Nobel Prize Awarded to ASM Members for Development of CRISPR-Cas9

Oct. 8, 2020

The 2020 Nobel Prize in Chemistry was awarded on Oct. 7, 2020, to a pair of scientists who were recognized for their development of the genome editing tool called CRISPR-Cas9. The laureates are: Emmanuelle Charpentier, Ph.D., researcher at the Max Planck Unit for the Science of Pathogens, in Berlin, Germany and Jennifer A. Doudna, Ph.D., biochemist at the University of California, Berkeley. Charpentier and Doudna are ASM Members and have been Fellows of the American Academy of Microbiology since 2015. The scientists made history by becoming the first all-woman duo to be awarded a Nobel Prize in a specific category.

Illustration of Nobel prize winners Emmanuelle Charpentier and Jennifer A. Doudna.
Illustration by Niklas Elmehed.

CRISPR-Cas9 was adapted from naturally occurring ancient bacterial immune systems. Bacteria use CRISPR/Cas systems to recognize and cut DNA of invading viruses into inactive segments called CRISPR arrays. This effectively disables the virus and contributes to immune “memory” of the bacteria.

In 2011, while studying Streptococcus pyogenes, Charpentier discovered a new molecule in the CRISPR/Cas system, called tracrRNA and began collaborating with Doudna to reprogram the CRISPR system. Together, the pair discovered that CRISPR could be guided to cut DNA at target sequences using the Cas9 protein. This allows genetic material to be subsequently added, deleted or changed as desired, using the cell’s own DNA repair machinery.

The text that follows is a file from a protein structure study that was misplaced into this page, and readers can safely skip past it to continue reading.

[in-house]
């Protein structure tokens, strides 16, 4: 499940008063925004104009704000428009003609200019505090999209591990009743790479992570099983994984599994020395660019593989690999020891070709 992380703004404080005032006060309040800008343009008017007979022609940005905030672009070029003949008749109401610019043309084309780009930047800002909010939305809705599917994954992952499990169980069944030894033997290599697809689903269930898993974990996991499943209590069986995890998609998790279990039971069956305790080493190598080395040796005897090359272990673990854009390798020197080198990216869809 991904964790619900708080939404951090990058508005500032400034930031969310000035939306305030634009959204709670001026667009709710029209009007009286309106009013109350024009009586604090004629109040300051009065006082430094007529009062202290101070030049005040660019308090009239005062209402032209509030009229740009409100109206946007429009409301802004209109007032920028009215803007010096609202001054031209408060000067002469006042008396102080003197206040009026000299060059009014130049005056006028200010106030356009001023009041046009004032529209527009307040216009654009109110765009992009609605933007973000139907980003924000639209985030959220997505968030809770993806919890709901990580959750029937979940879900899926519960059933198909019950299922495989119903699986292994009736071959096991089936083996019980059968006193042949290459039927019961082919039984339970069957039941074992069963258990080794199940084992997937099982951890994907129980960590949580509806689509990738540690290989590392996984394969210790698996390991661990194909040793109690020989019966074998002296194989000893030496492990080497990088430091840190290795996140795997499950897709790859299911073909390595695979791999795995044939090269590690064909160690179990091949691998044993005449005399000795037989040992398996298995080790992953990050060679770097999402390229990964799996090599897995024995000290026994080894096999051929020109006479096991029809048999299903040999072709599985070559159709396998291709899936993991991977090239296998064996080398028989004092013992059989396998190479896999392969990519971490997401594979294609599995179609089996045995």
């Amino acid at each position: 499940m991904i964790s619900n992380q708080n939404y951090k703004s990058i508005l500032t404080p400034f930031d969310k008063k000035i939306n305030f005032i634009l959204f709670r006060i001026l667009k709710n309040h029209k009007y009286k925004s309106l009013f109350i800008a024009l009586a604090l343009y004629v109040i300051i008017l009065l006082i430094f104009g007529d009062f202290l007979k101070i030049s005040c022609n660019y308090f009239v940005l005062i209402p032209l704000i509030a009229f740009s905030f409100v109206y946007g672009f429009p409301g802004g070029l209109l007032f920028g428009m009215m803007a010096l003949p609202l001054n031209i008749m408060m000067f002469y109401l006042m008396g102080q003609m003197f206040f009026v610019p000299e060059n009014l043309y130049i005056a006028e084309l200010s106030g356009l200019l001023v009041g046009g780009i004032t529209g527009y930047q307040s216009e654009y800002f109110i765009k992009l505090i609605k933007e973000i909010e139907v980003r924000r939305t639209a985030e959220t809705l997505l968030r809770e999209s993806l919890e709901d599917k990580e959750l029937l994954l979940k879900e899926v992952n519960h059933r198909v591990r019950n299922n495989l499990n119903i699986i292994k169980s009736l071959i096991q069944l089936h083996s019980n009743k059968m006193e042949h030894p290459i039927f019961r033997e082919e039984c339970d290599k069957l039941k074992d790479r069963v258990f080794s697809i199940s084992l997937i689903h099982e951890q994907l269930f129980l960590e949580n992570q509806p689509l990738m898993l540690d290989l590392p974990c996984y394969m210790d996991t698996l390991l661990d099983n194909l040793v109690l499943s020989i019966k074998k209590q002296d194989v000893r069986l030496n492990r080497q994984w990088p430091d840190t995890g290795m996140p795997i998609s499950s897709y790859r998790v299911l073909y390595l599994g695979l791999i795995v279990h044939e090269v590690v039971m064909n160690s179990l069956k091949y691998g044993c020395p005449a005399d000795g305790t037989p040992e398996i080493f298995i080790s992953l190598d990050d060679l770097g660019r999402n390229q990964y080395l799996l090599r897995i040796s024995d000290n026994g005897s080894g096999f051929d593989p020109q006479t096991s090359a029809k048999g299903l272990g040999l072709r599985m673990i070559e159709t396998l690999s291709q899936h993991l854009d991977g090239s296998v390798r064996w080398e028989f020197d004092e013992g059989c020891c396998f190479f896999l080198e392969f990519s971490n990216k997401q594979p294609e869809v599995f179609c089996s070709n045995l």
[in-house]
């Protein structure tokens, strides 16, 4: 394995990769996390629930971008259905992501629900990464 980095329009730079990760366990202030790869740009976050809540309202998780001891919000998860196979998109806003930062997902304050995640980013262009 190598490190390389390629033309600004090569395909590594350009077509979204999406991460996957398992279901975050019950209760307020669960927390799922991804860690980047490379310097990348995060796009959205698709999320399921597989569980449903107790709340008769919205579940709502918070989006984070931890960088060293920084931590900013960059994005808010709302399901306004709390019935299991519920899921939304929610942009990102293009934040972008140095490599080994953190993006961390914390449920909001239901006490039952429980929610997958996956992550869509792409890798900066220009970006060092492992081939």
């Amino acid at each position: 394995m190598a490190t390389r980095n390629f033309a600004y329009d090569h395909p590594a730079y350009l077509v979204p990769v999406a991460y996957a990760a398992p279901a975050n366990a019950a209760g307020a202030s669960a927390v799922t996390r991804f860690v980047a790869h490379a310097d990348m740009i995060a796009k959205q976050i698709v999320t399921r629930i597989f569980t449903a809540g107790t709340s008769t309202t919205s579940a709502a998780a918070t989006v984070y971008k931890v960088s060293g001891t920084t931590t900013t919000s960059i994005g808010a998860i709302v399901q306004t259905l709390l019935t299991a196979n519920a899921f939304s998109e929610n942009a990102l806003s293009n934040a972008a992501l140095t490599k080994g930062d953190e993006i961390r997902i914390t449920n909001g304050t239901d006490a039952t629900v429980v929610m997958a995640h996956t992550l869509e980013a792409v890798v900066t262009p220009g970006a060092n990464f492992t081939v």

When speaking about the impact of this powerful molecular tool, the chair of the Nobel Committee for Chemistry, Claes Gustafsson, called CRISPR-Cas9 “ground-breaking” and “revolution[ary].” From medicine to plant research, the applications of this genetic tool are far-reaching. Some have suggested that CRISPR-Cas9 could be the key to curing certain types of inherited disease. CRISPR is already being used to treat cancers, sickle cell anemia and blindness. In the midst of the pandemic, Doudna and her team are actively exploring how CRISPR can target and destroy COVID-19.

Charpentier has served on the Board of Editors for the ASM's mBio journal since 2017 and has been a reviewer for ASM’s Journal of Bacteriology and Applied and Environmental Microbiology. Both Doudna and Charpentier have been published in ASM journals. ASM congratulates the recipients of this esteemed award for their ground-breaking contributions to science.

Author: ASM Communications

ASM Communications
Get the latest research and study results, learn about new techniques and more, as curated by the ASM Communications staff.